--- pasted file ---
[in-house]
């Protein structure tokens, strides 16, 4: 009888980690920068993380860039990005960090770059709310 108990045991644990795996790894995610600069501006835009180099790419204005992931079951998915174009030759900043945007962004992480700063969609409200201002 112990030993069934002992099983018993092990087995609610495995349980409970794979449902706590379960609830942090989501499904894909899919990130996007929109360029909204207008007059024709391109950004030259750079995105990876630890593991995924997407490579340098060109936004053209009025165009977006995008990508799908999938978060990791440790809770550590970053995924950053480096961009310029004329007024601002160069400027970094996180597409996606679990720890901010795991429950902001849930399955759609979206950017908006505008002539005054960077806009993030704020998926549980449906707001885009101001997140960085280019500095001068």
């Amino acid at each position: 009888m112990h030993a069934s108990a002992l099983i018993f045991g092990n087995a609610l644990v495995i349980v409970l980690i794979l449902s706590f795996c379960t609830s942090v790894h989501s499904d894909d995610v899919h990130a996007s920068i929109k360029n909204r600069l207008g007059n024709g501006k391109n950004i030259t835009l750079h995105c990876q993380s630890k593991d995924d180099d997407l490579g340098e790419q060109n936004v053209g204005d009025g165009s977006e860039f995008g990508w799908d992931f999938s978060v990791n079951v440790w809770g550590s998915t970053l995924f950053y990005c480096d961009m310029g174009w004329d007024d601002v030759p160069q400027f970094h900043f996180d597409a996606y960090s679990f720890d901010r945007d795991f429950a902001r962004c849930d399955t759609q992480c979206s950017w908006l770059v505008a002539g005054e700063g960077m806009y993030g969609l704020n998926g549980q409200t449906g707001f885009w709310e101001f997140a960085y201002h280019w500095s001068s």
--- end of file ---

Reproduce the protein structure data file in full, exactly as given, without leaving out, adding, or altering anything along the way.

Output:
[in-house]
């Protein structure tokens, strides 16, 4: 009888980690920068993380860039990005960090770059709310 108990045991644990795996790894995610600069501006835009180099790419204005992931079951998915174009030759900043945007962004992480700063969609409200201002 112990030993069934002992099983018993092990087995609610495995349980409970794979449902706590379960609830942090989501499904894909899919990130996007929109360029909204207008007059024709391109950004030259750079995105990876630890593991995924997407490579340098060109936004053209009025165009977006995008990508799908999938978060990791440790809770550590970053995924950053480096961009310029004329007024601002160069400027970094996180597409996606679990720890901010795991429950902001849930399955759609979206950017908006505008002539005054960077806009993030704020998926549980449906707001885009101001997140960085280019500095001068």
């Amino acid at each position: 009888m112990h030993a069934s108990a002992l099983i018993f045991g092990n087995a609610l644990v495995i349980v409970l980690i794979l449902s706590f795996c379960t609830s942090v790894h989501s499904d894909d995610v899919h990130a996007s920068i929109k360029n909204r600069l207008g007059n024709g501006k391109n950004i030259t835009l750079h995105c990876q993380s630890k593991d995924d180099d997407l490579g340098e790419q060109n936004v053209g204005d009025g165009s977006e860039f995008g990508w799908d992931f999938s978060v990791n079951v440790w809770g550590s998915t970053l995924f950053y990005c480096d961009m310029g174009w004329d007024d601002v030759p160069q400027f970094h900043f996180d597409a996606y960090s679990f720890d901010r945007d795991f429950a902001r962004c849930d399955t759609q992480c979206s950017w908006l770059v505008a002539g005054e700063g960077m806009y993030g969609l704020n998926g549980q409200t449906g707001f885009w709310e101001f997140a960085y201002h280019w500095s001068s």